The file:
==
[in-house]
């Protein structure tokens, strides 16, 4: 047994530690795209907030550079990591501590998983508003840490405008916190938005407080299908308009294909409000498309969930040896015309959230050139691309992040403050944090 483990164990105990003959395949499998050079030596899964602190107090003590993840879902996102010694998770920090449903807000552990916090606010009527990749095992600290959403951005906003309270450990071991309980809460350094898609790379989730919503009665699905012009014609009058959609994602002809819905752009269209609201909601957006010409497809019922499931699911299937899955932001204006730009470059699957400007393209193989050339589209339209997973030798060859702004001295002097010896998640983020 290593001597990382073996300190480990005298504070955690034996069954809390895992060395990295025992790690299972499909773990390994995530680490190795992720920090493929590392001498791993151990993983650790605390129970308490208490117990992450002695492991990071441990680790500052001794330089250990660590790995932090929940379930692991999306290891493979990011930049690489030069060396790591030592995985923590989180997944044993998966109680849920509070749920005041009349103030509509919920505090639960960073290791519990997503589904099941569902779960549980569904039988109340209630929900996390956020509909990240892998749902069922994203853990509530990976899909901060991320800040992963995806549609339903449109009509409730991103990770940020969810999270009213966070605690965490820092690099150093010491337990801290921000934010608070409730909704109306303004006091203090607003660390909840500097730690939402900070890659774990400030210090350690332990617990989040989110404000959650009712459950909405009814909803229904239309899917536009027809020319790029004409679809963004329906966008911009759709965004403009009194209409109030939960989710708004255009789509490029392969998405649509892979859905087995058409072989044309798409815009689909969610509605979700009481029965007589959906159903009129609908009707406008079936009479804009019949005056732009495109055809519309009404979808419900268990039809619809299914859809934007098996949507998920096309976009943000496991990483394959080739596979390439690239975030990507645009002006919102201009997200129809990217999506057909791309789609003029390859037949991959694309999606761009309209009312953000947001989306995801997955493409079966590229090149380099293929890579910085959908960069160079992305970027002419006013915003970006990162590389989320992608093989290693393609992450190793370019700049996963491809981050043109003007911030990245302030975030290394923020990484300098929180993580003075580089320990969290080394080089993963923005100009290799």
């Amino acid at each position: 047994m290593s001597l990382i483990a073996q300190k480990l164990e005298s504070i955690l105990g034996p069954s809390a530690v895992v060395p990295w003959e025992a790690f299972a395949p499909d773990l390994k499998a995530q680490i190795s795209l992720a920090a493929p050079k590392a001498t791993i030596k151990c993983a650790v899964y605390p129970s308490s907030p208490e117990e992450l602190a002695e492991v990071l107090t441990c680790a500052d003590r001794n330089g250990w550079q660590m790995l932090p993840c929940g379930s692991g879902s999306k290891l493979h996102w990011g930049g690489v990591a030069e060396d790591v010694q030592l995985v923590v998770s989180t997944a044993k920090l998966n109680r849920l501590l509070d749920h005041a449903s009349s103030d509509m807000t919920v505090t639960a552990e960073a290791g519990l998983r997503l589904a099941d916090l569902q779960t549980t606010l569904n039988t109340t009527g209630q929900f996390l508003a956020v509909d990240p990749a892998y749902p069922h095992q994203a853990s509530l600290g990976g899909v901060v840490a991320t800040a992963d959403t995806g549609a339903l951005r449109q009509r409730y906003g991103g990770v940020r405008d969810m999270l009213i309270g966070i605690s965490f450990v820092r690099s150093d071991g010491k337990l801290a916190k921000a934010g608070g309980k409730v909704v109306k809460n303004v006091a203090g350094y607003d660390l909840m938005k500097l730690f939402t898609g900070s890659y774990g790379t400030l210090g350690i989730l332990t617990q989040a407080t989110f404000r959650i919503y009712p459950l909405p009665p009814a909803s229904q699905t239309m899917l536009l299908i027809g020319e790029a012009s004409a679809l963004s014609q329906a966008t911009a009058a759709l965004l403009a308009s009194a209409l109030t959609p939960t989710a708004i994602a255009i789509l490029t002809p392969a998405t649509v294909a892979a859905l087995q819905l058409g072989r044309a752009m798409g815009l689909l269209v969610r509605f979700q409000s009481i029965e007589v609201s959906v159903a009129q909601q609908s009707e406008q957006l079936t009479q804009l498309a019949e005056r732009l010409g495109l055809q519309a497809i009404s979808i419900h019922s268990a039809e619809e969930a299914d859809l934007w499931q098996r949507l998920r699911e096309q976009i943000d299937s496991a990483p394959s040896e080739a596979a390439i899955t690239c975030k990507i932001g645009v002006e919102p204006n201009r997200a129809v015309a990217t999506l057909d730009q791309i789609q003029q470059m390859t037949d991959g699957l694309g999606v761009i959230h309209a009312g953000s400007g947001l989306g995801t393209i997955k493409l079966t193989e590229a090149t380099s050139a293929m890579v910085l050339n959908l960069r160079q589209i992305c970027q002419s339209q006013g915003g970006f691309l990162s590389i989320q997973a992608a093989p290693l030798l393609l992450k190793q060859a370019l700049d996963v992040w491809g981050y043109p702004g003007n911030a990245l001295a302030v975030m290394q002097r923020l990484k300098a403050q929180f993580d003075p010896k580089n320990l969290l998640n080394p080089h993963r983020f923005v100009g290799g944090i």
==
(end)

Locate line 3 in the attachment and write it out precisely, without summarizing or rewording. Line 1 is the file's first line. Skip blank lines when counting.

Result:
């Amino acid at each position: 047994m290593s001597l990382i483990a073996q300190k480990l164990e005298s504070i955690l105990g034996p069954s809390a530690v895992v060395p990295w003959e025992a790690f299972a395949p499909d773990l390994k499998a995530q680490i190795s795209l992720a920090a493929p050079k590392a001498t791993i030596k151990c993983a650790v899964y605390p129970s308490s907030p208490e117990e992450l602190a002695e492991v990071l107090t441990c680790a500052d003590r001794n330089g250990w550079q660590m790995l932090p993840c929940g379930s692991g879902s999306k290891l493979h996102w990011g930049g690489v990591a030069e060396d790591v010694q030592l995985v923590v998770s989180t997944a044993k920090l998966n109680r849920l501590l509070d749920h005041a449903s009349s103030d509509m807000t919920v505090t639960a552990e960073a290791g519990l998983r997503l589904a099941d916090l569902q779960t549980t606010l569904n039988t109340t009527g209630q929900f996390l508003a956020v509909d990240p990749a892998y749902p069922h095992q994203a853990s509530l600290g990976g899909v901060v840490a991320t800040a992963d959403t995806g549609a339903l951005r449109q009509r409730y906003g991103g990770v940020r405008d969810m999270l009213i309270g966070i605690s965490f450990v820092r690099s150093d071991g010491k337990l801290a916190k921000a934010g608070g309980k409730v909704v109306k809460n303004v006091a203090g350094y607003d660390l909840m938005k500097l730690f939402t898609g900070s890659y774990g790379t400030l210090g350690i989730l332990t617990q989040a407080t989110f404000r959650i919503y009712p459950l909405p009665p009814a909803s229904q699905t239309m899917l536009l299908i027809g020319e790029a012009s004409a679809l963004s014609q329906a966008t911009a009058a759709l965004l403009a308009s009194a209409l109030t959609p939960t989710a708004i994602a255009i789509l490029t002809p392969a998405t649509v294909a892979a859905l087995q819905l058409g072989r044309a752009m798409g815009l689909l269209v969610r509605f979700q409000s009481i029965e007589v609201s959906v159903a009129q909601q609908s009707e406008q957006l079936t009479q804009l498309a019949e005056r732009l010409g495109l055809q519309a497809i009404s979808i419900h019922s268990a039809e619809e969930a299914d859809l934007w499931q098996r949507l998920r699911e096309q976009i943000d299937s496991a990483p394959s040896e080739a596979a390439i899955t690239c975030k990507i932001g645009v002006e919102p204006n201009r997200a129809v015309a990217t999506l057909d730009q791309i789609q003029q470059m390859t037949d991959g699957l694309g999606v761009i959230h309209a009312g953000s400007g947001l989306g995801t393209i997955k493409l079966t193989e590229a090149t380099s050139a293929m890579v910085l050339n959908l960069r160079q589209i992305c970027q002419s339209q006013g915003g970006f691309l990162s590389i989320q997973a992608a093989p290693l030798l393609l992450k190793q060859a370019l700049d996963v992040w491809g981050y043109p702004g003007n911030a990245l001295a302030v975030m290394q002097r923020l990484k300098a403050q929180f993580d003075p010896k580089n320990l969290l998640n080394p080089h993963r983020f923005v100009g290799g944090i």